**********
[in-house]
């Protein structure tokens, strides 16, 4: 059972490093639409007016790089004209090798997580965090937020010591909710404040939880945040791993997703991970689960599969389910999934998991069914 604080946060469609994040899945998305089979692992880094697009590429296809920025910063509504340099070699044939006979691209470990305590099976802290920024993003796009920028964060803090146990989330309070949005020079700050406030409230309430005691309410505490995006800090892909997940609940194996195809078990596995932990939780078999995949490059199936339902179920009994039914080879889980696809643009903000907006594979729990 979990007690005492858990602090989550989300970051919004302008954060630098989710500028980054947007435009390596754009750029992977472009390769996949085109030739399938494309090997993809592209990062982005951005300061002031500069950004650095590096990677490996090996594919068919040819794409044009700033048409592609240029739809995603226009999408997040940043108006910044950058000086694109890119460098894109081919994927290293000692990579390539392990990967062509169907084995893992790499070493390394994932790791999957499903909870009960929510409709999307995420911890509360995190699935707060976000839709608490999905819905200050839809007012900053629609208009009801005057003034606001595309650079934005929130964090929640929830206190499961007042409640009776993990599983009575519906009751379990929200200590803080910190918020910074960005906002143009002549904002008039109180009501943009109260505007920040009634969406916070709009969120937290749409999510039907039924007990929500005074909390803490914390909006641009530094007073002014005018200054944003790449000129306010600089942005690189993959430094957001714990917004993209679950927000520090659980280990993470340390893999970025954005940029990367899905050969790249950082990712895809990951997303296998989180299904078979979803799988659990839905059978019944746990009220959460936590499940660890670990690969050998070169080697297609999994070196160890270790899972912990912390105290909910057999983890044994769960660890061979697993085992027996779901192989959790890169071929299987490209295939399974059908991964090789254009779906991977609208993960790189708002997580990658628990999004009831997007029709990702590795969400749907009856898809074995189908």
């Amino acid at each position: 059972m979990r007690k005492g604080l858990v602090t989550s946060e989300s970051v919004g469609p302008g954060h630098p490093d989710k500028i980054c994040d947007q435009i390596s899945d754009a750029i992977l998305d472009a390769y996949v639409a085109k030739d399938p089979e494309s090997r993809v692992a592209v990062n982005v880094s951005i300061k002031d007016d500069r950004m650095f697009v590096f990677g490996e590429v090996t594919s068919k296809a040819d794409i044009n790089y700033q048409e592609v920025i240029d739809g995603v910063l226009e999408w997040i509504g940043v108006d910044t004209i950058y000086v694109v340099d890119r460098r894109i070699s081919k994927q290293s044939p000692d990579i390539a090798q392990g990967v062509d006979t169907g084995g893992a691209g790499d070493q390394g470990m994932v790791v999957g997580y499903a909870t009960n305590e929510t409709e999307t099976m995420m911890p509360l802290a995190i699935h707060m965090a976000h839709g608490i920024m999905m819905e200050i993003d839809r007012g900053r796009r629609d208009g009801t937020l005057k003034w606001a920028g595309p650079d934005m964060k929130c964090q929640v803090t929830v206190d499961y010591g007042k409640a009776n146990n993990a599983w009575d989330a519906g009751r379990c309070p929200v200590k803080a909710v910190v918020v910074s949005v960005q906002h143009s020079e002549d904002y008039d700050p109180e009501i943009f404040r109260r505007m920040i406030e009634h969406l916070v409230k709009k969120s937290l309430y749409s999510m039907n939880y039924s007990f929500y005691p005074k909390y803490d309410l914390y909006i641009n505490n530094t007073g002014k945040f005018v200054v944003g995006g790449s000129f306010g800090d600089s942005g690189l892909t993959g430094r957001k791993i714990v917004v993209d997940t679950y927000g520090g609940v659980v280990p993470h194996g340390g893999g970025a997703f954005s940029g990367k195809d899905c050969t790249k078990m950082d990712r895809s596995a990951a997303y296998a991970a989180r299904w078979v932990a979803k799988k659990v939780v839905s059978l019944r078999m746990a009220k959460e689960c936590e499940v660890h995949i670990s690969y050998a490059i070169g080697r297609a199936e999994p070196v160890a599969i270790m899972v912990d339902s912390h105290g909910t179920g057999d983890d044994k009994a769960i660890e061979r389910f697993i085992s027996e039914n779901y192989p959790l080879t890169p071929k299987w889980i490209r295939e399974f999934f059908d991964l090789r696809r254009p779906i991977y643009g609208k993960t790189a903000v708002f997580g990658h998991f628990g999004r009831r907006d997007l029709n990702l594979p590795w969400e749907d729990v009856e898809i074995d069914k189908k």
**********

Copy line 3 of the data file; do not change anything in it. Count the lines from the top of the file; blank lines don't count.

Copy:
């Amino acid at each position: 059972m979990r007690k005492g604080l858990v602090t989550s946060e989300s970051v919004g469609p302008g954060h630098p490093d989710k500028i980054c994040d947007q435009i390596s899945d754009a750029i992977l998305d472009a390769y996949v639409a085109k030739d399938p089979e494309s090997r993809v692992a592209v990062n982005v880094s951005i300061k002031d007016d500069r950004m650095f697009v590096f990677g490996e590429v090996t594919s068919k296809a040819d794409i044009n790089y700033q048409e592609v920025i240029d739809g995603v910063l226009e999408w997040i509504g940043v108006d910044t004209i950058y000086v694109v340099d890119r460098r894109i070699s081919k994927q290293s044939p000692d990579i390539a090798q392990g990967v062509d006979t169907g084995g893992a691209g790499d070493q390394g470990m994932v790791v999957g997580y499903a909870t009960n305590e929510t409709e999307t099976m995420m911890p509360l802290a995190i699935h707060m965090a976000h839709g608490i920024m999905m819905e200050i993003d839809r007012g900053r796009r629609d208009g009801t937020l005057k003034w606001a920028g595309p650079d934005m964060k929130c964090q929640v803090t929830v206190d499961y010591g007042k409640a009776n146990n993990a599983w009575d989330a519906g009751r379990c309070p929200v200590k803080a909710v910190v918020v910074s949005v960005q906002h143009s020079e002549d904002y008039d700050p109180e009501i943009f404040r109260r505007m920040i406030e009634h969406l916070v409230k709009k969120s937290l309430y749409s999510m039907n939880y039924s007990f929500y005691p005074k909390y803490d309410l914390y909006i641009n505490n530094t007073g002014k945040f005018v200054v944003g995006g790449s000129f306010g800090d600089s942005g690189l892909t993959g430094r957001k791993i714990v917004v993209d997940t679950y927000g520090g609940v659980v280990p993470h194996g340390g893999g970025a997703f954005s940029g990367k195809d899905c050969t790249k078990m950082d990712r895809s596995a990951a997303y296998a991970a989180r299904w078979v932990a979803k799988k659990v939780v839905s059978l019944r078999m746990a009220k959460e689960c936590e499940v660890h995949i670990s690969y050998a490059i070169g080697r297609a199936e999994p070196v160890a599969i270790m899972v912990d339902s912390h105290g909910t179920g057999d983890d044994k009994a769960i660890e061979r389910f697993i085992s027996e039914n779901y192989p959790l080879t890169p071929k299987w889980i490209r295939e399974f999934f059908d991964l090789r696809r254009p779906i991977y643009g609208k993960t790189a903000v708002f997580g990658h998991f628990g999004r009831r907006d997007l029709n990702l594979p590795w969400e749907d729990v009856e898809i074995d069914k189908k």